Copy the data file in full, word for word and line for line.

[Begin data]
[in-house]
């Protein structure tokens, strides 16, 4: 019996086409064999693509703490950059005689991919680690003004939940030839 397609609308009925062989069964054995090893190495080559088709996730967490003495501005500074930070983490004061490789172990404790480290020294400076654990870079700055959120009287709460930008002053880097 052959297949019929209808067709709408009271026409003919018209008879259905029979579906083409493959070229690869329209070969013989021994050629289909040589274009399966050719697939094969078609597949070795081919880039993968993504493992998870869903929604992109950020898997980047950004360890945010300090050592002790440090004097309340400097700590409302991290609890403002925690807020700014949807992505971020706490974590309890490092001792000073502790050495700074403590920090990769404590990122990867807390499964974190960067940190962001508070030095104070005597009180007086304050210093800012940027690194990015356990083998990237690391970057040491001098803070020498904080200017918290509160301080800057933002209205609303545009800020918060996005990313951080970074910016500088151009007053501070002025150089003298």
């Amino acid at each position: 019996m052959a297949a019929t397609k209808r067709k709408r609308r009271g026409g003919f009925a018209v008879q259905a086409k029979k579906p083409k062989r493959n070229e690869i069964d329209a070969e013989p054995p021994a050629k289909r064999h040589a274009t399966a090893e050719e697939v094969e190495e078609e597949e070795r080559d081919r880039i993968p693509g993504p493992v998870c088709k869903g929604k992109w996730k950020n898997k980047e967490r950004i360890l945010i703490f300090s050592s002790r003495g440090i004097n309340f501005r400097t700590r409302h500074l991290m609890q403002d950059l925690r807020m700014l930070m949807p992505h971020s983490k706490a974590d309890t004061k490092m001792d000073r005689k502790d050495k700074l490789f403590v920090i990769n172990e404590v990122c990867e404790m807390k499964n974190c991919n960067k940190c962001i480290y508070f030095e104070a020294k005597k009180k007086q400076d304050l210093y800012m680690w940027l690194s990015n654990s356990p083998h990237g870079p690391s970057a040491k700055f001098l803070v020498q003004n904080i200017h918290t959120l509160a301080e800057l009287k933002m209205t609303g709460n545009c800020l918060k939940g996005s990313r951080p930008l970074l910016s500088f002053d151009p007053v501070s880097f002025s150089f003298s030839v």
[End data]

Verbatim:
[in-house]
């Protein structure tokens, strides 16, 4: 019996086409064999693509703490950059005689991919680690003004939940030839 397609609308009925062989069964054995090893190495080559088709996730967490003495501005500074930070983490004061490789172990404790480290020294400076654990870079700055959120009287709460930008002053880097 052959297949019929209808067709709408009271026409003919018209008879259905029979579906083409493959070229690869329209070969013989021994050629289909040589274009399966050719697939094969078609597949070795081919880039993968993504493992998870869903929604992109950020898997980047950004360890945010300090050592002790440090004097309340400097700590409302991290609890403002925690807020700014949807992505971020706490974590309890490092001792000073502790050495700074403590920090990769404590990122990867807390499964974190960067940190962001508070030095104070005597009180007086304050210093800012940027690194990015356990083998990237690391970057040491001098803070020498904080200017918290509160301080800057933002209205609303545009800020918060996005990313951080970074910016500088151009007053501070002025150089003298």
């Amino acid at each position: 019996m052959a297949a019929t397609k209808r067709k709408r609308r009271g026409g003919f009925a018209v008879q259905a086409k029979k579906p083409k062989r493959n070229e690869i069964d329209a070969e013989p054995p021994a050629k289909r064999h040589a274009t399966a090893e050719e697939v094969e190495e078609e597949e070795r080559d081919r880039i993968p693509g993504p493992v998870c088709k869903g929604k992109w996730k950020n898997k980047e967490r950004i360890l945010i703490f300090s050592s002790r003495g440090i004097n309340f501005r400097t700590r409302h500074l991290m609890q403002d950059l925690r807020m700014l930070m949807p992505h971020s983490k706490a974590d309890t004061k490092m001792d000073r005689k502790d050495k700074l490789f403590v920090i990769n172990e404590v990122c990867e404790m807390k499964n974190c991919n960067k940190c962001i480290y508070f030095e104070a020294k005597k009180k007086q400076d304050l210093y800012m680690w940027l690194s990015n654990s356990p083998h990237g870079p690391s970057a040491k700055f001098l803070v020498q003004n904080i200017h918290t959120l509160a301080e800057l009287k933002m209205t609303g709460n545009c800020l918060k939940g996005s990313r951080p930008l970074l910016s500088f002053d151009p007053v501070s880097f002025s150089f003298s030839v």